The best views of Western Sandpiper, though, came on the rare occasions when one would find itself entangled in the nets intended for their congeners, Semipalmated Sandpipers.



Marbled Godwit:

Marbled Godwit is a species where the bulk of the population winters well north of South America. However, two out of the three years at the field site have produced a Marbled Godwit record, with 3 individuals seen simultaneously in 2014. This species was, again, not on the substantiated list for Brazil before these sightings.


A species that is conspicuous enough to likely NOT go undetected during birding coverage of Whimbrel flocks, it’s difficult to know whether Marbled Godwits are genuine rarities in northern Brazil, or if they are “false vagrants,” that are annual in Brazil but stick to out-of-the-way and un-birded locations.


A Marbled Godwit sandwich on a Whimbrel roll.


Here are the 3 Marbled Godwits that we found on our last day on Coroa Dos Ovos, all jammed in one frame, and circled in red for your viewing convenience. Not circled, however, are several Bar-tailed Godwits lurking amongst the flock.


This is another case where I think that lack of coverage is the crucial factor to this bird being perceived to be extremely rare, and essentially nonexistent, in some regions. The bird photographed below, was the first Merlin to be physically documented from the country of Suriname, and only the 2nd time the species has even been reported in the country. There are several records of Merlin farther to the south and east in South America, where there is more (though still relatively scant, overall) coverage than there is in Suriname.


Imagine our surprise when this Merlin, which wasn’t on the substantiated list of birds for Suriname, flew over our cabin, between shorebird trapping sessions




The spectacle:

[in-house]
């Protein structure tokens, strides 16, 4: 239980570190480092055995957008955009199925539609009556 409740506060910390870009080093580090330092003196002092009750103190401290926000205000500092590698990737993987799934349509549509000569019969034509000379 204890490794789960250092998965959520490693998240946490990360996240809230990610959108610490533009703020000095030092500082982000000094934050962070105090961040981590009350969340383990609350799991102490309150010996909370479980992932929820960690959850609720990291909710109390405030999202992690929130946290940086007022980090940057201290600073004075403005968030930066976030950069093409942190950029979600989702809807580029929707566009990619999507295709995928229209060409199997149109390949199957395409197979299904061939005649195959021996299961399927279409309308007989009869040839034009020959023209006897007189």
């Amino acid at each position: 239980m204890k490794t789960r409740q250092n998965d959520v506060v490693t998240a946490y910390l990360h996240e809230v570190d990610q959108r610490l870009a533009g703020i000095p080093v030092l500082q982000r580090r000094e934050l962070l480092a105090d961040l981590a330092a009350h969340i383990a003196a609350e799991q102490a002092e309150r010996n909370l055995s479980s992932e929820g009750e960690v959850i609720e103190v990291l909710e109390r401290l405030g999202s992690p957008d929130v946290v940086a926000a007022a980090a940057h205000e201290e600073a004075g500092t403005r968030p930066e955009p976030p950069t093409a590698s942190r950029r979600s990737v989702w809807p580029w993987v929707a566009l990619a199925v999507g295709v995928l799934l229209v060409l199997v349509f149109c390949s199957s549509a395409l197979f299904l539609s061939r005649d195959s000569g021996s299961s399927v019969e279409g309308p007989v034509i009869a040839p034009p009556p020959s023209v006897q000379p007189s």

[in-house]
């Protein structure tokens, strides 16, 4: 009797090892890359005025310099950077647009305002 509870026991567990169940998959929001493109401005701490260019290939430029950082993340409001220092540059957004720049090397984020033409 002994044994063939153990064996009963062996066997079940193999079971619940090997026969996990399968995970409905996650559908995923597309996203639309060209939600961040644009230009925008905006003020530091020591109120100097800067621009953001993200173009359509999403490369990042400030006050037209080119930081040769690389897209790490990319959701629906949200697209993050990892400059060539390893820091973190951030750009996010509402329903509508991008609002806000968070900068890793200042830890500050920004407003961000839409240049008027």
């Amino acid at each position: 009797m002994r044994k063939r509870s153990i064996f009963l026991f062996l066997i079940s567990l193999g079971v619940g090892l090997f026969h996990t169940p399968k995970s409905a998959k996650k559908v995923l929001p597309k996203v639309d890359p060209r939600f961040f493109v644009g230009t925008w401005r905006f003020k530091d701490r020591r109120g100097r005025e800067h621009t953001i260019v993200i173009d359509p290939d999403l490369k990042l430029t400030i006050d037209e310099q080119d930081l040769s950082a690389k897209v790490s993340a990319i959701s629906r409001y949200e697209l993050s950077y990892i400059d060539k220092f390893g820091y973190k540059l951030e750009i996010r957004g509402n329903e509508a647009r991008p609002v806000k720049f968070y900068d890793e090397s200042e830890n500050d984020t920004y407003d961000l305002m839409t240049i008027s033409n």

Scarlet Ibis:

By far one of the most enjoyable parts of the trip, for those of us lucky enough to see it, involved an enormous Scarlet Ibis roost. On the first evening at the field site we noticed that across the bay, about two miles away, was a large copse of trees on an island just off the Mangrove covered coast, that had Scarlet Ibis streaming into it from 180˚ around. That first evening, two of us counted over 4,700 coming into the roost! This alone was enough to stand as a highlight from the trip, as the largest aggregation of Scarlet Ibis that any of us (even the Brazilian researchers) had ever seen, but a few nights later that spectacle became exponentially more awe inspiring. Something that night was keeping the Ibis unsettled after, and as, they came into the roost, and what was apparently the entire roost was flying around in circles, creating a huge swirling mass of crimson that continued until past sunset. We never learned definitively what made them so spooked, but it was a spectacle that I doubt we will ever forget. Unfortunately the great distance made high quality media unobtainable with the equipment we had, but the below should give a little bit of a sense of things.



Each one of those pink dots over the trees, as well as the ones below the tree-line, is a Scarlet Ibis. Many of the ones below tree-line to the left are temporarily perching. Many would perch for alight in the trees for short periods of time before the entire group would explode into a swirling mass of pink feathers enveloping the island.


It was truly a spectacle to behold.




Luke Musher focusing on accurately counting one of the flight lines of Scarlet Ibis heading into the massive roost.



While the spectacle of the Scarlet Ibis is almost certainly something that is annual at a few places along the coast, it is harder to determine just how unusual the “rarities” listed above really are. That said, some of the circumstantial evidence points to these species being regular in small numbers (and maybe not even so small, in the case of Bar-tailed Godwit) along the northern coast of South America, and are essentially “false vagrants.” Drift vagrancy and overshooting probably play a reasonably strong role in these species’ occurrences here as well, but how these interact with the species’ regular tendency to reach the area is beyond the scope of this piece. However this question is delved into really deeply (not specifically about this location, or these species, but those phenomena as a whole) in the recently published, and excellent, “Rare Birds of North America” field guide authored by fellow Leica Birding Team member Steve Howell.

These vagrant concentrations are likely not limited to just Coroa Dos Ovos, which is a mile long sandbar. One would expect that bird-laden areas in the rest of the Bay of Turiaçu would be similarly productive. It is also a reasonable bet that farther East (and closer to where some of these birds are “supposed” to be going) would be productive for at least the vagrants that are coming from the Old World.

This is yet another in a long line of reasons to get out and and go birding in areas that aren’t covered often, or well. You just never know what avian discovery lies around the next corner!